Earlier on METISfiles commented on the smart home concept. While we were wondering whether a smart home is such a good idea Microsoft and Google were moving forward with respectively HomeOS and Android@home, seeking to make a smart killing. Although both are developing holistic concepts for a smart automated home not much has been heard since last year.
That doesn’t mean there are no developments. With the 2014 Consumer Electronic Show (CES) in Las Vegas at full steam Samsung announced its arrival on the smart home front. This is an interesting move as Samsung has a broad range of electronic household products. Whether it is washing machines, dishwashers, refrigerators, microwaves, vacuum cleaners or led lightning products, Samsung makes and sells it. They also make almost any kind of brown goods too. TV’s, DVD players, PC’s camcorders, camera’s; you name it, they make it. With their big market share in the smartphone market they have now chosen to connect the dots. To do that they have developed the Smart Home Software protocol (SHP) that enables the linking of all smart household devices and is controlled by their tablet, smartphone smart TV or wearable devices.
With such a broad range of electronic devices one wonders why it took Samsung so long to come up with its Smart Home idea. But more importantly how smart should the dishwasher really be? Clearly the amount of smartness varies a lot per appliance. Keeping the fridge well stocked requires more smartness than handling the dishwasher. Although Samsung has a strong base with their range of brown and white good products they miss out on the central heating and lightning segments that happen to be two crucial areas of home automation that could use some more intelligence.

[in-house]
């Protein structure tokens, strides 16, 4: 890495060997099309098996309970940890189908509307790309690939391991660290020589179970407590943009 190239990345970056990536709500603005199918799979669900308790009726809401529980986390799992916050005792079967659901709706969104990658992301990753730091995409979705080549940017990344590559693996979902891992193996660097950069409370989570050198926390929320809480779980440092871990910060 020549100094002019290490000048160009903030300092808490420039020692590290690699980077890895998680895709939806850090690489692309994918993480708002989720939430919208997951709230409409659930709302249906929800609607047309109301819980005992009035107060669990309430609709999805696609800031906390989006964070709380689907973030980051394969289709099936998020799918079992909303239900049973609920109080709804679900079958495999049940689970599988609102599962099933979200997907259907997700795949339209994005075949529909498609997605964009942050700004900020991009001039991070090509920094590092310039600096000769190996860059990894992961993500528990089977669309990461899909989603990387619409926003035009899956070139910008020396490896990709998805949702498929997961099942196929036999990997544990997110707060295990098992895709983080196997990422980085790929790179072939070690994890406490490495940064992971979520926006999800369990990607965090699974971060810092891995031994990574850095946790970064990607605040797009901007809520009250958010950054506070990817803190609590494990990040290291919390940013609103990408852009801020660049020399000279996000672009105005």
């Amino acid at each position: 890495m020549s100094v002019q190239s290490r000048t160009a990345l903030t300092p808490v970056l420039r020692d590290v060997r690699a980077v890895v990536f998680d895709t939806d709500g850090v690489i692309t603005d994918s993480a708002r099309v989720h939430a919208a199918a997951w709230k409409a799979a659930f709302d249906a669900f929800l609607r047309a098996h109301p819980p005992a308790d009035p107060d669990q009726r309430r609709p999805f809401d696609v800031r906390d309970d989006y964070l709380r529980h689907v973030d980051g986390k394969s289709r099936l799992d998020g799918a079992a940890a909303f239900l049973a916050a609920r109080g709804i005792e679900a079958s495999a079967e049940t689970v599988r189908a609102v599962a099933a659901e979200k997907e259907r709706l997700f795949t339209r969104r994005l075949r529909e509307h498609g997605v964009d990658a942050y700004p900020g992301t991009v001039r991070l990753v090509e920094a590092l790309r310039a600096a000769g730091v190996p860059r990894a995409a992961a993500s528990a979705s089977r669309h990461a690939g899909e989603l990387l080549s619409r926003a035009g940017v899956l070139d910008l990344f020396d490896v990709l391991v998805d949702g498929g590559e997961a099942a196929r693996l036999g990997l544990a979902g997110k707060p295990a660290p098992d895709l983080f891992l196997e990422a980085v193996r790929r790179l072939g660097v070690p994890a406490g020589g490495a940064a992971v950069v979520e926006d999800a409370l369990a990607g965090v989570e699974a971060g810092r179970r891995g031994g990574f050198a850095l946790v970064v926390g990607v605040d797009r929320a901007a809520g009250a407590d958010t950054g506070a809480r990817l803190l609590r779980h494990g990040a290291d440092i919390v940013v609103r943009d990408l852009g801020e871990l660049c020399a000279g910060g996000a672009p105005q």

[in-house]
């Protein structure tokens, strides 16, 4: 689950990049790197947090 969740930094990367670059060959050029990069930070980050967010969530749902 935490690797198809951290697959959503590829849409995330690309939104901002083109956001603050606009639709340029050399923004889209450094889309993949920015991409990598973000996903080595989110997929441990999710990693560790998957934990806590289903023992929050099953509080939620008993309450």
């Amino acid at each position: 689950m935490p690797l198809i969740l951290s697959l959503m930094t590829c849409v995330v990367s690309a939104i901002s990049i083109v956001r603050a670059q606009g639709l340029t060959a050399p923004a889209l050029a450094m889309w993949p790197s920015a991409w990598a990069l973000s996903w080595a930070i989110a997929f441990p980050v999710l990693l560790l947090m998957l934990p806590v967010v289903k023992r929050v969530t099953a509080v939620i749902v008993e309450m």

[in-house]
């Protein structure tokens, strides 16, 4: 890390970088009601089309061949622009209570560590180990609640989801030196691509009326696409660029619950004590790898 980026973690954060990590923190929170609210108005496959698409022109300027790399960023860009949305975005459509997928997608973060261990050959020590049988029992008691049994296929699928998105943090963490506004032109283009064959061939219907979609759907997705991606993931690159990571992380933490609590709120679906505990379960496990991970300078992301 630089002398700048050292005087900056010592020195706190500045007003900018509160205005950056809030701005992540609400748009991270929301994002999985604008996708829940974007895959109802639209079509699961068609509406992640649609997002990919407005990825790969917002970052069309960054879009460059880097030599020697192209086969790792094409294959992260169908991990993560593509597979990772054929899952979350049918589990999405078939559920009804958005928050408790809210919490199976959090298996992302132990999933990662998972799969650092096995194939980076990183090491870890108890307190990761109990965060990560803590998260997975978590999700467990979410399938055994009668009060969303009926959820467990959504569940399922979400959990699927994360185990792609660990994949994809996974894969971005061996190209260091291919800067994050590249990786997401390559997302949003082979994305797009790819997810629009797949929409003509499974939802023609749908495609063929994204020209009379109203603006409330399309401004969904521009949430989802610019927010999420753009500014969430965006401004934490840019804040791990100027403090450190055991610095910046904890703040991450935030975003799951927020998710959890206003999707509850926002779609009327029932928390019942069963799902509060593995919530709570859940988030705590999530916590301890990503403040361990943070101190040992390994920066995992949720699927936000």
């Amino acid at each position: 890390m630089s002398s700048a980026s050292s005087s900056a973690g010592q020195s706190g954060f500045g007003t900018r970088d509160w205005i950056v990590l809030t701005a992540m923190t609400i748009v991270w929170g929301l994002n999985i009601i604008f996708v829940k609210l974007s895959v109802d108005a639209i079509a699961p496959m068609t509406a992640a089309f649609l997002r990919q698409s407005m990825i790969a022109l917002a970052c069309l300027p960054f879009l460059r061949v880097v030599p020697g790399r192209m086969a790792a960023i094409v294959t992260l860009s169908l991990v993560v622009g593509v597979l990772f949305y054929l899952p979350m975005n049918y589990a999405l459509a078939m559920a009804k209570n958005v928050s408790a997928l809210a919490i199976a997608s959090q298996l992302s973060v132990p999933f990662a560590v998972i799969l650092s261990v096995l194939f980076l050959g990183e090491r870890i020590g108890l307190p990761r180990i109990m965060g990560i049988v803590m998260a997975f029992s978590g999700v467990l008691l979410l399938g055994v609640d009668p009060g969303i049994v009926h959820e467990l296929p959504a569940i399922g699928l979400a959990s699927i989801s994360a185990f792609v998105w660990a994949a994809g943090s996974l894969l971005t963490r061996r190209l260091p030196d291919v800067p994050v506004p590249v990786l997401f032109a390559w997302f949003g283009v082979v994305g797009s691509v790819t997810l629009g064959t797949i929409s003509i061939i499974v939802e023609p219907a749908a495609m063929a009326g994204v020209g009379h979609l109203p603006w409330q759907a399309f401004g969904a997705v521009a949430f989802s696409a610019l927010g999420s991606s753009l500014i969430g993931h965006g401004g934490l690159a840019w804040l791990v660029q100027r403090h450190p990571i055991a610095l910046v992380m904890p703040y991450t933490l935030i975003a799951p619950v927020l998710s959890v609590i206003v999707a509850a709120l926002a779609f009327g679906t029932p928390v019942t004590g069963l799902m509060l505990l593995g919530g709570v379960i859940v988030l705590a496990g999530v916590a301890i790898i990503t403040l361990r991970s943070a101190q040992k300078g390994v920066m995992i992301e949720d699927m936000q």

Not only Samsung is preparing for the home. LG is also planning to get center stage in the living room by introducing their smart TV with WebOS. Last year they surprisingly bought (parts of) HP’s dumped WebOS. Now we see why they did that. LG has loaded WebOS into its smart Ultra HD TV claiming it will bring about the most intuitive user interface as well as new user experiences that are “simpler, more native and cleaner”. A more direct competition to Samsungs smart home ambition is LG’s HomeChat service. HomeChat is a language processing technology designed to link all LG’s household appliances through text messaging. Right now it is only available for LINE-app subscribers (successfull only in Asia) but the LG management is eager to sign up other messaging services to get a stronger foothold in this big market. Whatsapp and other messaging services could be powerful partners. LG is clearly putting a stake in the ground for the smart home market.
When it comes to home automation 2013 was somewhat lackluster. 2014 however already shows more promise and products than last year in total. The question is: are we ready for it? The initial reactions are mixed. Many welcome the effort to connect all the electronic household dots but it will not be easy to persuade every individual to become a smart home user. If one thing seems to be clear, at least amongst the somewhat more savvy consumer audience, it is that after Edward Snowden’s last year’s whistle blowing people are not so sure about connecting their home to the web just because they can. The heap of hacks last year and the unhealthy interest governments take in personal information is not going down well.
There is of course the danger of lock-in to the various proprietary initiatives. However, given that Google and Microsoft are also pursuing the smart home LG and Samsung will tread cautiously not to estrange its potential client base. 2014 promises to be an exciting year for home automation!